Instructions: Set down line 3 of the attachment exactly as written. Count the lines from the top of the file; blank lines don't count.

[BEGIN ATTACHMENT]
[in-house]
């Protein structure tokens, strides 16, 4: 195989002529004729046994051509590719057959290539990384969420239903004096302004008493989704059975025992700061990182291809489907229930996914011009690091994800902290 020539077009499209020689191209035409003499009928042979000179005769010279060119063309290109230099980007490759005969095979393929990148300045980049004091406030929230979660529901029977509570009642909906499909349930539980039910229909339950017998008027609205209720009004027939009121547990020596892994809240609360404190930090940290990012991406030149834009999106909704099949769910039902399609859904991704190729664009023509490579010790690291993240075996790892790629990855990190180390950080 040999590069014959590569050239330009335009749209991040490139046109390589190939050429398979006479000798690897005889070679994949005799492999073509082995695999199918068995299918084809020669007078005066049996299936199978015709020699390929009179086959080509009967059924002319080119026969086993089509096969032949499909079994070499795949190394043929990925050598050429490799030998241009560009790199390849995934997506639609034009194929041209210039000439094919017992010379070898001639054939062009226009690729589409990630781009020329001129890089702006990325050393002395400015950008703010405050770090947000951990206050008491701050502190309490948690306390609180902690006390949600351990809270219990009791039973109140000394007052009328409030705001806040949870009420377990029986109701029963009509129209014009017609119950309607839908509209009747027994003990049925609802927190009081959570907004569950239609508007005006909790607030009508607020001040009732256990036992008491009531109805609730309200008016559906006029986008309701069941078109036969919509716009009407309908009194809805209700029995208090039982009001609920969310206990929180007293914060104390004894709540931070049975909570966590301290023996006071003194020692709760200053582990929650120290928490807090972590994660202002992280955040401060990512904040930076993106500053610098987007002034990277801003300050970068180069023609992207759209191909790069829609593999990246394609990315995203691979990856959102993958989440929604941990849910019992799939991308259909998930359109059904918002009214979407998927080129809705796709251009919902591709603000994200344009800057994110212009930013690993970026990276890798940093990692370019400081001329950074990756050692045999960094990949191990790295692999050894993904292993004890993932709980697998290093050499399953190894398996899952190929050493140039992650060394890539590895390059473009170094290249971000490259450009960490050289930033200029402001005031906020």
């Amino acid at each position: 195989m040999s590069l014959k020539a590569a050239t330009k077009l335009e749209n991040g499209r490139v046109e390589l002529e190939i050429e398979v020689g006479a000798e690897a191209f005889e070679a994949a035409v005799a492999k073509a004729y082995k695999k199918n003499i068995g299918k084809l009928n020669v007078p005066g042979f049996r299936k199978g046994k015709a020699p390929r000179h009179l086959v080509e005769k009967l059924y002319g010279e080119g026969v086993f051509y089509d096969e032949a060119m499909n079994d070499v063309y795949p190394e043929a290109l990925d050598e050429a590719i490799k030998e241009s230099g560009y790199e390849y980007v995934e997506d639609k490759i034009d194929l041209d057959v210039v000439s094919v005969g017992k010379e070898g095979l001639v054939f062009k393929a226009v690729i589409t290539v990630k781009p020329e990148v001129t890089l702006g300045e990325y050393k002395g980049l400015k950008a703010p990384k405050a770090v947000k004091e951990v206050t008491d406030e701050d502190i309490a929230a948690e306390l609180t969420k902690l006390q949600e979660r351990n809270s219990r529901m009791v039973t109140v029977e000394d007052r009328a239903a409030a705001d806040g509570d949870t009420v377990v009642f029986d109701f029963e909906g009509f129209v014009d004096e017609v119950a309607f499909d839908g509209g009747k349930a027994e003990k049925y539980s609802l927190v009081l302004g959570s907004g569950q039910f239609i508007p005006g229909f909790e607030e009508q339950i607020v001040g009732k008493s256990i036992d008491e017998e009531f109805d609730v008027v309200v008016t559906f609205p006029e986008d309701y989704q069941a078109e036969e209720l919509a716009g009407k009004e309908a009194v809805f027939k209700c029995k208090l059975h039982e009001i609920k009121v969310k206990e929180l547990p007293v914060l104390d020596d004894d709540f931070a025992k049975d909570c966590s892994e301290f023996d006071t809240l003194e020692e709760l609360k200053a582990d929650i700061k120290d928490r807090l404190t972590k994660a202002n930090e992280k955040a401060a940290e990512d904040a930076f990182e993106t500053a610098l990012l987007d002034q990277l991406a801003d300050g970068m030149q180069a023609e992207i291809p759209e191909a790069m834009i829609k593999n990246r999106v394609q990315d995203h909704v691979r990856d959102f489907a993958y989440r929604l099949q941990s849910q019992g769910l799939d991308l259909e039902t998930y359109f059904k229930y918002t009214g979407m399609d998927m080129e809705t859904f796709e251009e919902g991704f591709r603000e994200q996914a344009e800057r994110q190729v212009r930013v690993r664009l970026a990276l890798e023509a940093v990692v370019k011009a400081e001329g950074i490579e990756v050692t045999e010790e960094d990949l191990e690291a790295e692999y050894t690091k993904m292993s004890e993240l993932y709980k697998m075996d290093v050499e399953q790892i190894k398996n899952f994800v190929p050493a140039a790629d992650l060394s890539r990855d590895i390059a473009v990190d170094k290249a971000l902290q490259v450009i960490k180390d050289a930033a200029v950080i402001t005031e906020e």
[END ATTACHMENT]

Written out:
């Amino acid at each position: 195989m040999s590069l014959k020539a590569a050239t330009k077009l335009e749209n991040g499209r490139v046109e390589l002529e190939i050429e398979v020689g006479a000798e690897a191209f005889e070679a994949a035409v005799a492999k073509a004729y082995k695999k199918n003499i068995g299918k084809l009928n020669v007078p005066g042979f049996r299936k199978g046994k015709a020699p390929r000179h009179l086959v080509e005769k009967l059924y002319g010279e080119g026969v086993f051509y089509d096969e032949a060119m499909n079994d070499v063309y795949p190394e043929a290109l990925d050598e050429a590719i490799k030998e241009s230099g560009y790199e390849y980007v995934e997506d639609k490759i034009d194929l041209d057959v210039v000439s094919v005969g017992k010379e070898g095979l001639v054939f062009k393929a226009v690729i589409t290539v990630k781009p020329e990148v001129t890089l702006g300045e990325y050393k002395g980049l400015k950008a703010p990384k405050a770090v947000k004091e951990v206050t008491d406030e701050d502190i309490a929230a948690e306390l609180t969420k902690l006390q949600e979660r351990n809270s219990r529901m009791v039973t109140v029977e000394d007052r009328a239903a409030a705001d806040g509570d949870t009420v377990v009642f029986d109701f029963e909906g009509f129209v014009d004096e017609v119950a309607f499909d839908g509209g009747k349930a027994e003990k049925y539980s609802l927190v009081l302004g959570s907004g569950q039910f239609i508007p005006g229909f909790e607030e009508q339950i607020v001040g009732k008493s256990i036992d008491e017998e009531f109805d609730v008027v309200v008016t559906f609205p006029e986008d309701y989704q069941a078109e036969e209720l919509a716009g009407k009004e309908a009194v809805f027939k209700c029995k208090l059975h039982e009001i609920k009121v969310k206990e929180l547990p007293v914060l104390d020596d004894d709540f931070a025992k049975d909570c966590s892994e301290f023996d006071t809240l003194e020692e709760l609360k200053a582990d929650i700061k120290d928490r807090l404190t972590k994660a202002n930090e992280k955040a401060a940290e990512d904040a930076f990182e993106t500053a610098l990012l987007d002034q990277l991406a801003d300050g970068m030149q180069a023609e992207i291809p759209e191909a790069m834009i829609k593999n990246r999106v394609q990315d995203h909704v691979r990856d959102f489907a993958y989440r929604l099949q941990s849910q019992g769910l799939d991308l259909e039902t998930y359109f059904k229930y918002t009214g979407m399609d998927m080129e809705t859904f796709e251009e919902g991704f591709r603000e994200q996914a344009e800057r994110q190729v212009r930013v690993r664009l970026a990276l890798e023509a940093v990692v370019k011009a400081e001329g950074i490579e990756v050692t045999e010790e960094d990949l191990e690291a790295e692999y050894t690091k993904m292993s004890e993240l993932y709980k697998m075996d290093v050499e399953q790892i190894k398996n899952f994800v190929p050493a140039a790629d992650l060394s890539r990855d590895i390059a473009v990190d170094k290249a971000l902290q490259v450009i960490k180390d050289a930033a200029v950080i402001t005031e906020e």